The Future is Farmers
The American agriculture industry and food-related businesses are the foundation of our lives and our nation’s economy. There is a growing need in the agricultural workforce to feed, clothe, and house over 9 million people by the year 2050. Furthermore, as the “baby boomer” generation of Farmers, Agricultural Extension personnel, and scholars/activists continues to age into retirement will also include the disappearance of their industry expertise. Consequently, there is a demand in the agricultural workforce for qualified candidates and college graduates to fill the number of job vacancies in the federal government, in particular USDA agencies (ex., NRCS, RD, FSA, USFS). Unfortunately, these growing career opportunities are not met with prepared students from minority groups, particularly those with backgrounds in Science, Technology, Engineering, Agriculture, and Mathematics (STEAM). Moreover, the issue is that there has not been a sustainable experiential learning and mentoring in agricultural education for the development of a professional and diverse workforce. The demand is greater than ever.
In the past 10 years the Future Farmers and Agricultural Specialist (2FAS) program has engaged over 200 high school and college students in three (3) apprenticeship, training, and fellowship programs (e.g., Summer Agents, Carver Integrative Sustainability Center Summer Experience, and the Tuskegee University Cooperative Extension Intern Program). The first two apprenticeship/training programs were 8-week site specific programs, and the last program was a yearlong apprenticeship throughout the Tuskegee University service areas. Students worked alongside local farmers, extension agent professionals, agribusiness entrepreneurs, rural policy experts, natural resource professionals, and with the local community Farmer’s market while gaining knowledge on small-scale farming techniques, sales, Good Agricultural Practices (GAP), Good Handling Practices (GHP), soil and water conservation, and marketing. There were also weekly workshops/seminars and mandatory certification courses in Geographic Information Systems, Food Safety, and Sustainable Food Systems. The most recent program, CHFP, looks to diversify the experiences of graduate students at HBCUs working on research connected to food systems. They are connected with food system mentors from all over the country and engaged in professional development specified to food system development.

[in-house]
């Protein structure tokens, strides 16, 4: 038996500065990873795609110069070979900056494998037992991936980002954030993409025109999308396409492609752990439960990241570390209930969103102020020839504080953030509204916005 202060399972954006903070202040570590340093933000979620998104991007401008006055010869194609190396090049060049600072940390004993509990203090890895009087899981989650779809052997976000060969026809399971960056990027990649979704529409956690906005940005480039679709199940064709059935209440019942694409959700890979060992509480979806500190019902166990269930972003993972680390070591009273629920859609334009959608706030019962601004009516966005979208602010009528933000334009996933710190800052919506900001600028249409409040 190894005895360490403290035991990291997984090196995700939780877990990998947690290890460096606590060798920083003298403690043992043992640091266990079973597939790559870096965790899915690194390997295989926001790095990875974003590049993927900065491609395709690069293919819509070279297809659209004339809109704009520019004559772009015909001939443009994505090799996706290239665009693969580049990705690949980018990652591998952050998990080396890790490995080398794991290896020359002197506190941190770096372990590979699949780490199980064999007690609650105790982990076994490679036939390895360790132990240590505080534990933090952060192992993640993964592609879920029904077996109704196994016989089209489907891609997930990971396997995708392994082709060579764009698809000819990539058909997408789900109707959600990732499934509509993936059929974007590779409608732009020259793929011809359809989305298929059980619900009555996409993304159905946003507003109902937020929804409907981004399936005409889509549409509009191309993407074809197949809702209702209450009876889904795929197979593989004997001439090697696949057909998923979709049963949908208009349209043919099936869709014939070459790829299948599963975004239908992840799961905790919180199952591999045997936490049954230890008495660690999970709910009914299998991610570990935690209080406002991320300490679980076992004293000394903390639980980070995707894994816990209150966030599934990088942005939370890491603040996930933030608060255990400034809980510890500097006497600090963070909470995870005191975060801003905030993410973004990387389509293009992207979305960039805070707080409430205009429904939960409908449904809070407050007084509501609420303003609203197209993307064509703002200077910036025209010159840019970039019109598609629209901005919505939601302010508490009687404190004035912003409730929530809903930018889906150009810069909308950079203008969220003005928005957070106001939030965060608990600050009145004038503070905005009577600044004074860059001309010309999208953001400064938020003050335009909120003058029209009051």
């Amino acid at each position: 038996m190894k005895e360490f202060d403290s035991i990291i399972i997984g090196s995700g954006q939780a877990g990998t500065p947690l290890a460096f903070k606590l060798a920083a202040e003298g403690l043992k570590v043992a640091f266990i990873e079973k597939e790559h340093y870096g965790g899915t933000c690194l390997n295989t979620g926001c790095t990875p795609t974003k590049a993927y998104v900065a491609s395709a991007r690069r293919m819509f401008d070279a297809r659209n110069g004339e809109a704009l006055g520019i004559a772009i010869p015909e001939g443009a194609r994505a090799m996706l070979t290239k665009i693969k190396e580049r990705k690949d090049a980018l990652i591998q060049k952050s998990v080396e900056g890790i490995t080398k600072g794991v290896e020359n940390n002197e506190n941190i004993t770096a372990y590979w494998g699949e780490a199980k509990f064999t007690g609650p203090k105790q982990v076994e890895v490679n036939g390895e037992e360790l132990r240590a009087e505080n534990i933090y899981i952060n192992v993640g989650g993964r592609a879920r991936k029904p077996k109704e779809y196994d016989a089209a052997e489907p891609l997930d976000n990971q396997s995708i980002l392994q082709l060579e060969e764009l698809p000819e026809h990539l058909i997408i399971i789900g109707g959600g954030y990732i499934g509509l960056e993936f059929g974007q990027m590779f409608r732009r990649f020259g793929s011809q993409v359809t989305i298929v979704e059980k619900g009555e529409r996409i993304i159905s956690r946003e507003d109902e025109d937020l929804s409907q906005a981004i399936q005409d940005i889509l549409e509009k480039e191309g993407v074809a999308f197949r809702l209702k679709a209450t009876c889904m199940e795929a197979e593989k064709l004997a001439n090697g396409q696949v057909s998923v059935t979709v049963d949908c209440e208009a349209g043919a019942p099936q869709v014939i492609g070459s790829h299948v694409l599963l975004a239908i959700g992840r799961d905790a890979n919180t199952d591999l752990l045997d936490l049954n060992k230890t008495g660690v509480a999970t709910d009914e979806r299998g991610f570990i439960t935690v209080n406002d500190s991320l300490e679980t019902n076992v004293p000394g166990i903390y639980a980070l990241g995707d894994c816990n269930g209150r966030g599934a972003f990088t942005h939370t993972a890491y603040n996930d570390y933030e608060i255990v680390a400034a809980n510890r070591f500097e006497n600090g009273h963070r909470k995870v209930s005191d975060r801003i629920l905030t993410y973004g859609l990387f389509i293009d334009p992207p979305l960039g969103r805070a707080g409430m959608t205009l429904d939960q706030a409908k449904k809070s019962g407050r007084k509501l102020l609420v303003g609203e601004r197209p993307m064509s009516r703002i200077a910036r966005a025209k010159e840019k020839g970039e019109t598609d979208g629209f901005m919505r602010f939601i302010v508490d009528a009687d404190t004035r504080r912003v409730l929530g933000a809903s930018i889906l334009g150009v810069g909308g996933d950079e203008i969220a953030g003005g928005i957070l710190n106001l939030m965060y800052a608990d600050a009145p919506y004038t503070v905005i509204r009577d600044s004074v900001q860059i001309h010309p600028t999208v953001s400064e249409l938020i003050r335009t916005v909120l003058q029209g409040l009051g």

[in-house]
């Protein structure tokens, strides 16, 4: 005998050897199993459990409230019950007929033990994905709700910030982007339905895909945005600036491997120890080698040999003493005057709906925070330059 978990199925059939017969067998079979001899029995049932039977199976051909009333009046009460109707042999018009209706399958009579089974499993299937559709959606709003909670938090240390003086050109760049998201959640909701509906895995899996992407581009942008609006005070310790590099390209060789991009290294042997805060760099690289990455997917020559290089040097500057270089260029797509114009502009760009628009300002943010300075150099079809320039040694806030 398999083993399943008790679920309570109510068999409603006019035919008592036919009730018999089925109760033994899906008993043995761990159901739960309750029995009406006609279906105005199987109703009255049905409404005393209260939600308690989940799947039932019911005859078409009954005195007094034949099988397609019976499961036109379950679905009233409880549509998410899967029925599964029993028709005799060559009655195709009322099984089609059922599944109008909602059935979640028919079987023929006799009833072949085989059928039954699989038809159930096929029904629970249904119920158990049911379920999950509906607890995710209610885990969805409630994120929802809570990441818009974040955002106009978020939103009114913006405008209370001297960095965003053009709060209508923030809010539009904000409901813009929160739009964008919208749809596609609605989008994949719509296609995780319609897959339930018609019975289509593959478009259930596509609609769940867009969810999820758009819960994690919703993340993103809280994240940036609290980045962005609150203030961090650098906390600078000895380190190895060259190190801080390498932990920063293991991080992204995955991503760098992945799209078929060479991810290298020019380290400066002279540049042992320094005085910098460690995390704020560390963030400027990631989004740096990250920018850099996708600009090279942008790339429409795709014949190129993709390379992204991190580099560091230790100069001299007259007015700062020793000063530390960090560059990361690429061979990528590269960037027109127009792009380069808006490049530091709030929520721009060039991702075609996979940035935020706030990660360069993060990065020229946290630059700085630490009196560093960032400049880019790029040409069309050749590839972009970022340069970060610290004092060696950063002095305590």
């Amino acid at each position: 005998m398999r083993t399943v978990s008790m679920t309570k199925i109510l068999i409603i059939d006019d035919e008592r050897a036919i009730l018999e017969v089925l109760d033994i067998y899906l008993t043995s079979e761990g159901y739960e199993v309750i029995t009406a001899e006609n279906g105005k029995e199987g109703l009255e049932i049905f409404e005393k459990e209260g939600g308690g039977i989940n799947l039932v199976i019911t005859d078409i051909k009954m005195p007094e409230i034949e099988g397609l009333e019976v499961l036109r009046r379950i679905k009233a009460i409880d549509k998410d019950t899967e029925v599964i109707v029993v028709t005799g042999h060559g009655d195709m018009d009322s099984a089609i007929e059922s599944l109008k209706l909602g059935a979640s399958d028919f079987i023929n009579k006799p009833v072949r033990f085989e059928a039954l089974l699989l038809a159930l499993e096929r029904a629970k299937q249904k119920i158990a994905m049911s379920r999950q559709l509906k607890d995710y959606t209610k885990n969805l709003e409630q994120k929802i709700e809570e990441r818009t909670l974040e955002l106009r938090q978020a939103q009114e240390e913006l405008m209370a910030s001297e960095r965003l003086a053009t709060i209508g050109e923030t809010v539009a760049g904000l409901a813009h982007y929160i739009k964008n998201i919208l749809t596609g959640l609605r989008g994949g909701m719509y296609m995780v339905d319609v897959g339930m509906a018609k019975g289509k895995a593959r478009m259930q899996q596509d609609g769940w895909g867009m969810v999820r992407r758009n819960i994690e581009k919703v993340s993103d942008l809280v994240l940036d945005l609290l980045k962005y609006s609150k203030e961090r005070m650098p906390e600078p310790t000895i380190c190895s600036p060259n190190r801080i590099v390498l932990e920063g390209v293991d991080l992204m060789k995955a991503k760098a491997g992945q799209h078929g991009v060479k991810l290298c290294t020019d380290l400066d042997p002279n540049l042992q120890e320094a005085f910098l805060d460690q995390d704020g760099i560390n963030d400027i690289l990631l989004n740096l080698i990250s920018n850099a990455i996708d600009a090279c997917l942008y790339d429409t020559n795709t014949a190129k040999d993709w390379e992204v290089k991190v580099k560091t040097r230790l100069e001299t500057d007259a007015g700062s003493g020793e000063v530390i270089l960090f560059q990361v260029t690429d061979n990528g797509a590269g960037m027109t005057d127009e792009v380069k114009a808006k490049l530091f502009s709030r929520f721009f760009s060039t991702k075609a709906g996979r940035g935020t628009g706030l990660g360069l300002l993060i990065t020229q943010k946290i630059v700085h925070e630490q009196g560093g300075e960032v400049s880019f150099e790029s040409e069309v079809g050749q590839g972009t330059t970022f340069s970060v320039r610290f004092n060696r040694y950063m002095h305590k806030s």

As a result of addressing the problem, high school students, undergraduates, and graduate-level interns/fellows all reported an increased awareness of the many types of Agriculture careers and food-related businesses. 100 percent of the participating students gained knowledge of the operating components of a food system and how these components can be influenced. 95% increased their knowledge of the use and application of Geographic Information Systems. 82% of the participants indicated an increased likelihood to pursue a career path in agriculture and related sciences. The program boasts that 99% of its alumni work in the food and agriculture sector, with three full-time farmers/entrepreneurs under the age of 40, leaders in the non-profit and community-based organization space, and multiple educators, agents, and researchers.